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Ending D.C.'s playoff semifinals slump: A look back at 1998

Ending D.C.'s playoff semifinals slump: A look back at 1998

The Capitals advancing to the Eastern Conference Finals in the Stanley Cup Playoffs drains the swamp of despair that has plagued Washington, D.C. sports fan for two decades. 

With their 2-1 overtime victory in Game 6 of their playoff series against the Penguins, the Capitals became the first Washington, D.C. major professional sports team to advance to the conference finals since 1998.

 To put in perspective how long this drought lasted we look back at how different the sports landscape was on May 23, 1998, when the Capitals opened up Game 1 of the Eastern Conference Finals against Dominik Hasek and the Buffalo Sabres.

D.C. PLAYOFF DROUGHT: A LOOK BACK AT 1998

NHL:

— The Capitals began the 1997-98 season playing home games at US Airways Arena in Landover, MD, and finished the season playing home games at the MCI Center in Washington, D.C.

— Future Capitals Head Coaches Dale Hunter & Adam Oates were on the Washington Capitals roster.

— NHL had only 26 teams (The Predators, Jets, Golden Knights, Blue Jackets, and Wild have been added since).

— Atlanta Thrashers, which now play in Winnipeg, didn’t yet exist.

MLB:

— The Nationals were still roughly 7 years away from being a franchise.

— The Arizona Diamondbacks and Tampa Bay Devil Rays were only one month into their inaugural seasons.

— The Montreal Expos starting left fielder was FP Santangelo. FP Santangelo now does color-commentary for the Nationals. 

— Alex Rodriguez, Ken Griffey Jr, and Randy Johnson were still Seattle Mariners.

— Ichiro Suzuki was a member of the Orix Blue Wave in Osaka, Japan.

— Bartolo Colon was starting just his second full MLB season with the Cleveland Indians. 

NFL:

— Redskins were owned by the Jack Kent Cooke Foundation and played at Jack Kent Cooke Stadium, which had opened less than a year prior.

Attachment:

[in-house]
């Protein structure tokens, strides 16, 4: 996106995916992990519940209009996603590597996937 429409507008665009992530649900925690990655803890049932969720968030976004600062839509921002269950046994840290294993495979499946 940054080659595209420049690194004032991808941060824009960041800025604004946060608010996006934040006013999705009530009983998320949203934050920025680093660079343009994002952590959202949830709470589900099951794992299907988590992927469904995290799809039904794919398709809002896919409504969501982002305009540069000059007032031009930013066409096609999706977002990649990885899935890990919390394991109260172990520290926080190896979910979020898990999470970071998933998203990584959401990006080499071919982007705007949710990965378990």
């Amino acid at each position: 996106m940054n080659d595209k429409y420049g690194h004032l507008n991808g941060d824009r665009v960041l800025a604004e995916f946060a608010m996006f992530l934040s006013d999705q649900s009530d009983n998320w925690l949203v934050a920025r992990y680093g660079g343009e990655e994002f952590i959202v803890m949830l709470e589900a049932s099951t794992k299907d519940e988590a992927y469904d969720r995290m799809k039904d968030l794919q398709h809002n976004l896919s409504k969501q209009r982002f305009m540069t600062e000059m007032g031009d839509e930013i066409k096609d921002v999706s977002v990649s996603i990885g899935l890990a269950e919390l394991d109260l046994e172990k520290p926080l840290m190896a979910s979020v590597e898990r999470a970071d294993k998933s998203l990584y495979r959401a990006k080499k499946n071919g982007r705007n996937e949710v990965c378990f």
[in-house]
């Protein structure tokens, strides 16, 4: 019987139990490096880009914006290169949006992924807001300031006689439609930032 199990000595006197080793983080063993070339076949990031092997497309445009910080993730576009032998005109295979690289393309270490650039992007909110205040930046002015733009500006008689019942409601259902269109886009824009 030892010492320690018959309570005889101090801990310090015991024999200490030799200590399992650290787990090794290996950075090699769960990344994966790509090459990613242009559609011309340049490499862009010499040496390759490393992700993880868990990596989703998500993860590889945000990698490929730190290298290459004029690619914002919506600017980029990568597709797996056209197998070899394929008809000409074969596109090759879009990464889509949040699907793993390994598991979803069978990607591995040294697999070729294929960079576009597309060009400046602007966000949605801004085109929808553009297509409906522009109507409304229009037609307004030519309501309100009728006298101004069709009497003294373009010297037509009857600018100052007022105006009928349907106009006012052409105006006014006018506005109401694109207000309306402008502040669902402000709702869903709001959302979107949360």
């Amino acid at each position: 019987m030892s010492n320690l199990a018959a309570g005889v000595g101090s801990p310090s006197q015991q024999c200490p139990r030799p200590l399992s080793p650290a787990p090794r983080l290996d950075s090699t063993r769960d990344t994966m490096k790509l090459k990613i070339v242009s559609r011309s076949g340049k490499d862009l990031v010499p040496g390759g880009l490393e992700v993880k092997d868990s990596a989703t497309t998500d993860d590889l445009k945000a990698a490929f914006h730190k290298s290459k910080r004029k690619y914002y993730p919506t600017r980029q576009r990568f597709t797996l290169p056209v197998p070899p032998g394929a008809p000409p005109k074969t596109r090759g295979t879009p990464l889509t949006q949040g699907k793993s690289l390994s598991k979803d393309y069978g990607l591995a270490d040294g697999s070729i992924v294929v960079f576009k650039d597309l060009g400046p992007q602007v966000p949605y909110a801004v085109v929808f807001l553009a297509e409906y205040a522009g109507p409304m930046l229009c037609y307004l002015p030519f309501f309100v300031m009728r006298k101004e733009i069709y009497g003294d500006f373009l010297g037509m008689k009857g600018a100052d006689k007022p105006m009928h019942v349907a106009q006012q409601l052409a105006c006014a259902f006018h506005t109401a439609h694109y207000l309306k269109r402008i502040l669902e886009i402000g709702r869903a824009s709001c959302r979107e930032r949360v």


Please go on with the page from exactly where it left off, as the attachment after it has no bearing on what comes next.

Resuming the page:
— Redskins had no 1st round pick and selected Tight End Stephen Alexander from Oklahoma at No. 48 in the second round of the1998 NFL Draft.

— The most recent Redskins game had been started by Jeff Hostetler.

— There were 30 teams in the NFL split into 6 divisions. The Seahawks were still in the AFC and the Cardinals were division rivals with the Redskins.

— The Baltimore Ravens had amassed a 10-21-1- in its first two NFL seasons. The Cleveland Browns did not exist. 

— Peyton Manning, the No. 1 overall pick in the 1998 NFL Draft, had yet to take an NFL snap.

— NFL icons John Elway and Dan Marino were still playing for the Broncos and Dolphins, respectively.

NBA:

— Washington's basketball franchise finished its first season known as the "Wizards" instead of the "Bullets."

— MCI Center was less than six months old. 

— NBA on TNT color commentator Chris Webber and Miami Heat assistant coach Juwan Howard were the Wizards leading scorers.

— Michael Jordan and the Bulls were vying for their sixth NBA Championship.

— The NBA was made up of 29 teams in four divisions. 

— The original Charlotte Hornets existed with no team yet in New Orleans.

— Seattle SuperSonics comfortably existed with a 61-21 record. There was no team yet in Oklahoma City.

— The Vancouver Grizzlies were still a thing and had not yet relocated to Memphis. 

— Markelle Fultz still 6 days away from being born in Upper Marlboro, MD.

Miscellaneous:

— John Thompson, Jr. was still the head basketball coach at Georgetown.

— Ralph Friedgen was still almost three years away from being named head football coach at Maryland.

—  DC United was in just its second year of MLS existence and had not yet won the first of four consecutive MLS titles. 

— Tiger Woods had only won one major championship. 

— The Bowl Championship Series had yet to exist.

MORE CAPITALS PLAYOFF NEWS:

 

    CAPITALS EXTRA PODCAST: GAME 6

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    Key Caps questions: Will the Caps suffer a Stanley Cup hangover?

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    USA TODAY Sports

    Key Caps questions: Will the Caps suffer a Stanley Cup hangover?

    The dog days of summer are officially here, but it's never too hot to talk some hockey.

    Capitals Insider Tarik El-Bashir and Capitals correspondent JJ Regan are here to help you through the offseason doldrums. They will discuss key questions facing the Caps for the upcoming season as Washington prepares to defend its title for the first time in franchise history.

    Today's question: Will the Caps suffer a Stanley Cup hangover?

    Tarik: The term ‘Stanley Cup Hangover’ exists because, well, it’s a real thing. And the Caps, like all teams that battle into early June, are vulnerable to suffering from it next season.

    Why? Think about it. No. 1, the core group just completed the longest season—106 games—of their lives (and, somewhere, the party is still going). No. 2, the top guys aren't exactly a bunch of spring chickens. No. 3, human nature.

    A little more on that last one. Alex Ovechkin and Co. have spent the entirety of their professional hockey careers chasing Lord Stanley’s Cup. And now they have it. At long last. Hoisting the Cup was as much a moment to cherish as it was a gigantic relief for a team that had been labeled perennial underachievers. Shifting gears from that feeling of satisfaction and accomplishment back to hunger and determination is difficult.